Wilfred’s brother, Harold Thomas Teare served in the Coldstream Guards and after the war he emigrated to Canada along with their younger brother, Cyril.


The Sherwood Foresters in the Great War by W.C.C. Weetman http://www.gutenberg.org/files/20527/20527-h/20527-h.htm


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Charles Henry Teare 1895-1918

CHTeareCharles Henry Teare was born 23 January 1895 in Douglas, IoM, son of John Teare, a general labourer and Lydia Margaret Clague. In 1901 the family was living at 12 Barrack Street and there were 5 siblings George S, John F, Gladys E, Thomas A and Margaret L. In 1911 Charles was working as a message boy.

Charles was first a private in the King’s Liverpool Regiment (No. 26942) but in November 1918 he was private 48822 in the Royal Inniskilling Fusiliers 6th Battn.

The 6th (Service) Battalion Royal Inniskilling Fusiliers transferred to the 151st Brigade of the 50th Division in July 1918 and engaged in various actions on the Western Front including; The Battle of the St Quentin Canal, The Battle of the Beaurevoir Line, The Battle of Cambrai 1918, The pursuit to the Selle, The Battle of the Selle, The Battle of Valenciennes. These are referred to as the battles of the 100 days being the final battles on the western front before the defeat of the German armies and the armistice on 11 November 1918.

Major General Sir Archibald Montgomery writing the story of the fourth army in the battles of the 100 days August to November 1918 recalled ‘Throughout the remainder of November 7th considerable fighting took place. The numerous sunken roads, copses, and hedgerows concealed the enemy’s machine-guns which covered the withdrawal of his rearguards. Slowly but surely, however, each centre of resistance was located and dealt with in turn. Particularly severe was the fighting in the 50th Division area in the village of Dourlers, which was captured by the 6th Royal Inniskilling Fusiliers supported by the 1st King’s Own Yorkshire Light Infantry.’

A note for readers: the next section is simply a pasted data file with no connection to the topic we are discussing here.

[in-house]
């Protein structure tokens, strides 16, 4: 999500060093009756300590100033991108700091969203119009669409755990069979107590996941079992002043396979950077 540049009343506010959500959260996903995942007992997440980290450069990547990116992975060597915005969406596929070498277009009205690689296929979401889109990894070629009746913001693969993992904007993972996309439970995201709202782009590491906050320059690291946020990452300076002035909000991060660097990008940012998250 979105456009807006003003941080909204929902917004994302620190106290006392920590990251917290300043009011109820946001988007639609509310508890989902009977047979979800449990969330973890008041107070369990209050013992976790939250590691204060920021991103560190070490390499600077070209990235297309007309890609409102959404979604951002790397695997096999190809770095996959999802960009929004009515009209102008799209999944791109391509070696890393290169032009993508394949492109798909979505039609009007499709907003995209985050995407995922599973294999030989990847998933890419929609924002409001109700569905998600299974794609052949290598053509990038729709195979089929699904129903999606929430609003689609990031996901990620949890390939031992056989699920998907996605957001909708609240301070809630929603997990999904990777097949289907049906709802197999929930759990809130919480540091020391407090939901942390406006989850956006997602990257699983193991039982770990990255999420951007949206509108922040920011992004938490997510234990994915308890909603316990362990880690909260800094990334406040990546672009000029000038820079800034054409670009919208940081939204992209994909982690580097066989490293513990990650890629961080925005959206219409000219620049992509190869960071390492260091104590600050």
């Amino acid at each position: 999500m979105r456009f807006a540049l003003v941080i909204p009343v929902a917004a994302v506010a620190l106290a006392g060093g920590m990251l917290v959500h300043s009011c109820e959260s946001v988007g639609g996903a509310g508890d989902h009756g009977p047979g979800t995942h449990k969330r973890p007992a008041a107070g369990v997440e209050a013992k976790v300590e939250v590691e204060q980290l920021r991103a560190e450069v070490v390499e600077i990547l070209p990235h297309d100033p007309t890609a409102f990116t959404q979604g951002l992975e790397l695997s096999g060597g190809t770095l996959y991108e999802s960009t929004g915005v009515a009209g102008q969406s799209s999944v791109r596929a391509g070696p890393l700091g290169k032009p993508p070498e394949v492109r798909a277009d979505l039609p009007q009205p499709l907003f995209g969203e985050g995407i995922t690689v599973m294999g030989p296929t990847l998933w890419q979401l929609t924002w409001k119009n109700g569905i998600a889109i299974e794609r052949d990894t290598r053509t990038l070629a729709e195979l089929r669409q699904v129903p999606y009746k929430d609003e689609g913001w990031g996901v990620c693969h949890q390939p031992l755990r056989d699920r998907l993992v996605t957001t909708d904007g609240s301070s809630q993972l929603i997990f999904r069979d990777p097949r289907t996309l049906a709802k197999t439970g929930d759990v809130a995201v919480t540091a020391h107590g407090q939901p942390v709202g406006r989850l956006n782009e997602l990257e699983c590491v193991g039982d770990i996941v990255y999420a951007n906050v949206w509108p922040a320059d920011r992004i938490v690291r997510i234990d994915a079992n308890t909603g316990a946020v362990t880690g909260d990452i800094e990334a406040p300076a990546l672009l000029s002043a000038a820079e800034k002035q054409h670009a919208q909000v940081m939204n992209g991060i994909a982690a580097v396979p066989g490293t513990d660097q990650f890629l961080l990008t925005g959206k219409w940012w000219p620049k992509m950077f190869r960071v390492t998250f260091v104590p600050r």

Charles Teare died of wounds on the 7 November 1918 and is buried in Dourlers Communal Cemetery Department du Nord, Nord Pas de Calais, France and so it seems very probable that he was in the severe fighting when the 6th (Service) Battalion Royal Inniskilling Fusiliers took the village of Dourlers on that day.  He is remembered on the Onchan War Memorial, Harris Promenade Memorial, Douglas and in the Ireland Memorial Records 1914-18.

THE STORY OF THE FOURTH ARMY IN THE BATTLES OF THE HUNDRED DAYS AUGUST T0 NOVEMBER 1918 MAJOR GENERAL SIR ARCHIBALD MONTGOMERY https://archive.org/stream/storyoffourtharm00mont/storyoffourtharm00mont_djvu.txt

Thank you to Carolyn Moore and relatives of C H Teare for permission to use this photograph

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Philip Norman Teare 1892-1917

Philip Norman TearePhilip Norman Teare was born 20 March 1892 near the town of Happy Valley, O’Halloran Hill, South Australia son of Philip Thomas Teare and Lucy Isabelle Kenihan. Philip worked as Porter on the South Australia Railways living in Keswick, South Australia.

He enlisted into the army in December 1915 in Adelaide and was described as 5ft 6½in tall, 132 lbs with medium complexion dark hair and grey eyes. He was posted to A Coy 2nd Depot Battn then to the 27th Infantry Battn of the Australian Imperial Forces and was posted overseas in 1916. They left Adelaide in March and arrived in France in September.